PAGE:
The Pittsburgh recovery might likely have never occurred without some controversial Pittsburgh city government moves — many under Mayor Tom Murphy (1994-2006) — to get the state legislature to modernize county government, clean up industrial sites, raise billions to build stadiums and a major convention center.
But collaboration remains a key for most cities’ progress: Pittsburgh’s forward steps, for example, depend on city government working in close tandem with local foundations and such major players as the business-led Allegheny Conference on Community Development.
Older cities’ progress from heavy industry to an information age of intellectual work has been critical. Fifty million Americans, a third of the country’s labor force, now belong to the group urbanist Richard Florida (a conference speaker) defines as “the creative class.” Pittsburgh’s evolution from mass physical labor to a growing base of high-skill jobs is a prime example.
Face the Bad News of Advancing Inequity
The last 25 years have provided an opportunity to dismantle some of the prior generation’s dire errors: urban blight and massive displacement through highway-enabled growth. The great challenge of the next 25 years: to attack the institutionalization of inequity in today’s post-industrial city.
People left out of the Creative Class — the working class with low-wage jobs — are losing out, leaving their children vulnerable to being trapped in a cycle of poverty. Upward mobility gets stuck; cities become areas of concentrated advantage and disadvantage. Result: fractured societies, a tale of two cities. Riots erupt in London, Rio, Istanbul.
Moral: The well-being of the 21st century’s cities and city regions rests on their commitment to broad inclusion and opportunity — economic and personal — for all their people and communities. One prerequisite for U. S. city regions: to reform the system of mass incarceration built up by waves of drug and sentencing laws since the 1970s.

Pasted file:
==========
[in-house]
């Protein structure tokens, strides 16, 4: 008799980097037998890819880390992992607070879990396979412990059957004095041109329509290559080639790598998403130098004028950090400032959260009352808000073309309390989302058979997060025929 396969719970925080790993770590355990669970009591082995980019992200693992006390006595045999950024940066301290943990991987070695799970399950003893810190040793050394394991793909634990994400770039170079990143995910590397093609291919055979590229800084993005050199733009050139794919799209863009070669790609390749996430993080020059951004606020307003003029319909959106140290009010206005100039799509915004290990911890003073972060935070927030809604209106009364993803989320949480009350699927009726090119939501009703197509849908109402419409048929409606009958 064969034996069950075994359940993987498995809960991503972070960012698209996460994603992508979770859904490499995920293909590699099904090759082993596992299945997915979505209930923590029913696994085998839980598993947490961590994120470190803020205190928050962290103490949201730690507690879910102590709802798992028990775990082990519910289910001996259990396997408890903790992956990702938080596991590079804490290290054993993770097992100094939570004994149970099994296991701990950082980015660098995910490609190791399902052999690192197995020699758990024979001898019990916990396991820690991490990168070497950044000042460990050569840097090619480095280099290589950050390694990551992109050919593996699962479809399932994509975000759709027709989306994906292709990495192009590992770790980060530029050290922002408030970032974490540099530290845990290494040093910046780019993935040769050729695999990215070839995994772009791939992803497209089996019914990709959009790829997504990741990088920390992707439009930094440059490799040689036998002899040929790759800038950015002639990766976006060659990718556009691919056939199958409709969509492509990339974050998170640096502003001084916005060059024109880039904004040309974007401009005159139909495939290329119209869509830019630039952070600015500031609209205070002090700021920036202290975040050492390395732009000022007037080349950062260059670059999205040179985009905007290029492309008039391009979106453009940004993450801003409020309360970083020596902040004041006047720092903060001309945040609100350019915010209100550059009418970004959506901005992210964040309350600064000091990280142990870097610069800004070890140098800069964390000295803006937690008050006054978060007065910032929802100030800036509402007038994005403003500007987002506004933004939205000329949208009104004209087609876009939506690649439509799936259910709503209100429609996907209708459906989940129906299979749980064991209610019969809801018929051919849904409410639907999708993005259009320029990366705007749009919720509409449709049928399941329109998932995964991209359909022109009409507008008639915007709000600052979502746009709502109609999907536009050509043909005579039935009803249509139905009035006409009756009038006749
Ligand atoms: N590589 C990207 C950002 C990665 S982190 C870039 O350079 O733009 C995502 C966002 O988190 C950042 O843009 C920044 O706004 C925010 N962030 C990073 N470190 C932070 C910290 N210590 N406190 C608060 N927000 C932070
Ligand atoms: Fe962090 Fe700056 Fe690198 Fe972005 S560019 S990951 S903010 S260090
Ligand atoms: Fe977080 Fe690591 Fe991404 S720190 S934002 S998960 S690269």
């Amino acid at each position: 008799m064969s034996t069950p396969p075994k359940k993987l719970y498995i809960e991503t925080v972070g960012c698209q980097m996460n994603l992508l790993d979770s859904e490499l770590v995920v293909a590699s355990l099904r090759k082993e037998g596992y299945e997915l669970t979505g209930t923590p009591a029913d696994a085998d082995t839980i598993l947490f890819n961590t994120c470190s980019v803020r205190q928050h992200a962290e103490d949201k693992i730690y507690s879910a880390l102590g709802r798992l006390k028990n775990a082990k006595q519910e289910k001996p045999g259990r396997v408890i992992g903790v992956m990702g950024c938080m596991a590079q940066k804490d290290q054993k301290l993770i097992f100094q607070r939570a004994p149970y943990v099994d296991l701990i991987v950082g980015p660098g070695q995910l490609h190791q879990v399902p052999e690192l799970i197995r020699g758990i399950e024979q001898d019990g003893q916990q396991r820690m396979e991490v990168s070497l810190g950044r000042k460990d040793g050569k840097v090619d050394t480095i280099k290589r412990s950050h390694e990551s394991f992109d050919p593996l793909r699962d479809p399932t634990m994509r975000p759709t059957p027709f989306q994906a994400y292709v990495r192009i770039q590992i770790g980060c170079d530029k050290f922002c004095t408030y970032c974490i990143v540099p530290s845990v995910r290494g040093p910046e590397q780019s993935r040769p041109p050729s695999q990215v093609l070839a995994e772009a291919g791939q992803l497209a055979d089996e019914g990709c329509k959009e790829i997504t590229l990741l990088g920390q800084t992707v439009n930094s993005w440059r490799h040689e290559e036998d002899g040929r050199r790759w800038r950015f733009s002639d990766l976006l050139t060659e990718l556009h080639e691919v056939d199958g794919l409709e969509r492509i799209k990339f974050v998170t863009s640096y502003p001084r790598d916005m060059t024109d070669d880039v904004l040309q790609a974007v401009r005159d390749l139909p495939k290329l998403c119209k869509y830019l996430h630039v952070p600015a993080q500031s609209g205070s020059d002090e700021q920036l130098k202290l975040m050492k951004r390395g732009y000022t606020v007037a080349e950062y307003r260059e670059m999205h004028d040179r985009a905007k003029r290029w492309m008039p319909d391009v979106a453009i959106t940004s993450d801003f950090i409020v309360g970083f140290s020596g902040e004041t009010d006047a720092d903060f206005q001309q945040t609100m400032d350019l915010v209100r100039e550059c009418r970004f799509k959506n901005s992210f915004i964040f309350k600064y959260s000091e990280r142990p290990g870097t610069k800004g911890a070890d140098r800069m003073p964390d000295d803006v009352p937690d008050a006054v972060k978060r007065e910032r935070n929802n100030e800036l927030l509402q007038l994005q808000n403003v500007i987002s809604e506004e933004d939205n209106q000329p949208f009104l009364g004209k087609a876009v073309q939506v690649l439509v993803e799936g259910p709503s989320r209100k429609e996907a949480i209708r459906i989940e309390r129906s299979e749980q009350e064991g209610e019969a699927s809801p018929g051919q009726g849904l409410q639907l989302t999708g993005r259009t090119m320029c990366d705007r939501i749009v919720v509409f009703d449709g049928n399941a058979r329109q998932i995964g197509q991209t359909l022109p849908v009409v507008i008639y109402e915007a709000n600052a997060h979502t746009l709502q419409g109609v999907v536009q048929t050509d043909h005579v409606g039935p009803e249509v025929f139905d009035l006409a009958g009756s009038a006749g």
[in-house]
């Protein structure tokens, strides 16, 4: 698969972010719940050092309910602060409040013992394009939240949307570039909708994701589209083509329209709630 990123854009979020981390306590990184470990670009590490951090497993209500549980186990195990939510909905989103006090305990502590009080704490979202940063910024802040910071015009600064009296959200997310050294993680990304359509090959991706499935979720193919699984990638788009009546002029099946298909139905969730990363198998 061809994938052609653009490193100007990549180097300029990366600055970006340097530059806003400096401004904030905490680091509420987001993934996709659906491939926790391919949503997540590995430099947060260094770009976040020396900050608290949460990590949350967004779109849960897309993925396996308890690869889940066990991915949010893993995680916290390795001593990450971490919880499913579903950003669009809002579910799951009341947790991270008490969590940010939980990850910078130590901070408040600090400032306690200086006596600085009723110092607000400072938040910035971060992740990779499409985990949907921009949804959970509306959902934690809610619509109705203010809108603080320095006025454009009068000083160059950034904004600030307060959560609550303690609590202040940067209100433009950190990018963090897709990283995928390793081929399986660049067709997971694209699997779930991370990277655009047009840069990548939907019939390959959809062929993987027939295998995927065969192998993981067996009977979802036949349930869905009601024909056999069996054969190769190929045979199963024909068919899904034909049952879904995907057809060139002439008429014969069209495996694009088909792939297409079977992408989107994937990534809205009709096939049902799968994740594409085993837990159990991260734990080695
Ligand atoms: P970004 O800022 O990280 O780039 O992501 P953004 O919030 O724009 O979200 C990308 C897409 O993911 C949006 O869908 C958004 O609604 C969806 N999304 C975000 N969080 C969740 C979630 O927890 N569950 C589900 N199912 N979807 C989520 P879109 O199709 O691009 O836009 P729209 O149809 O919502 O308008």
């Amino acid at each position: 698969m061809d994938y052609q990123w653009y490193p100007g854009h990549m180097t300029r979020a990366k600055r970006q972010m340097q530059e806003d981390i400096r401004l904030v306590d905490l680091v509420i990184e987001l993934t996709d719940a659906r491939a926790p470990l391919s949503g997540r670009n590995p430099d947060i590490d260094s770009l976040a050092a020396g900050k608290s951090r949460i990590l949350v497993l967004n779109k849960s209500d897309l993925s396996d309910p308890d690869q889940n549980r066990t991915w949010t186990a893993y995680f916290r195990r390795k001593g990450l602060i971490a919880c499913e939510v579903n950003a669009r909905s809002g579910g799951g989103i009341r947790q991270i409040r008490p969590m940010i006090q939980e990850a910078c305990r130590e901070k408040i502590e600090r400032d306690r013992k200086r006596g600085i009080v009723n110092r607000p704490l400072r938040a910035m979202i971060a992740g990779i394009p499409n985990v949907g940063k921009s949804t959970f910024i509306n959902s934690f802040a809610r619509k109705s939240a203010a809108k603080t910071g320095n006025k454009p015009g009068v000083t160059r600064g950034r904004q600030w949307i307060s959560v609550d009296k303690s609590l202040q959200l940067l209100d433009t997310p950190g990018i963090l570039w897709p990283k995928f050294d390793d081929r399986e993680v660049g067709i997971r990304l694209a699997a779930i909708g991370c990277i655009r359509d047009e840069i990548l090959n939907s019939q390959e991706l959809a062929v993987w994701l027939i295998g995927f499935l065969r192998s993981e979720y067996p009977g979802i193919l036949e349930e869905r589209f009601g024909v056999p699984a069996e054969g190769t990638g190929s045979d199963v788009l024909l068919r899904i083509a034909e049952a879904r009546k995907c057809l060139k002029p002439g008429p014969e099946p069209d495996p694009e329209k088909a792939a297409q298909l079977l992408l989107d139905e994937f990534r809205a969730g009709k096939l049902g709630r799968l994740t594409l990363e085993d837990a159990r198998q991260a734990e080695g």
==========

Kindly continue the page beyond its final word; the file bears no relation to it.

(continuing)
Create Sticky Cities
A key strategy: identify, harness the unique assets of place — manmade and natural — that attract and retain people who will invest and grow new enterprises.
Cities grow by fostering the talent and earning potential of residents, and not by expanding populations. Economic strategies should aim to promote opportunity and prosperity to all citizens. To that end, a portion of funding for innovation should include investments in training, education, mentoring and participation for underserved comminutes.
“We’ve got soul” say city lovers. And the hyperbole makes sense. The first step in reinventing a city is to nurture its soul – its identity, people, history and values.
Who Plans and How
A city must cultivate the entrepreneurial capacity of its people to build rich, viable communities Let citizens play a major role in planning their own neighborhoods. Respect the rise of grassroots democratic processes, and encourage it for the long haul. When authorities demonstrate trust, it makes people be less cynical and suspicious. Though in the end, closure is essential: city officials should never use collaboration as an excuse to avoid tough decisions.
Invest in quality, accessible, affordable public transit to keep people connected to the essentials: jobs, education, food, housing and health services, plus providing mobility for the disabled and disadvantaged.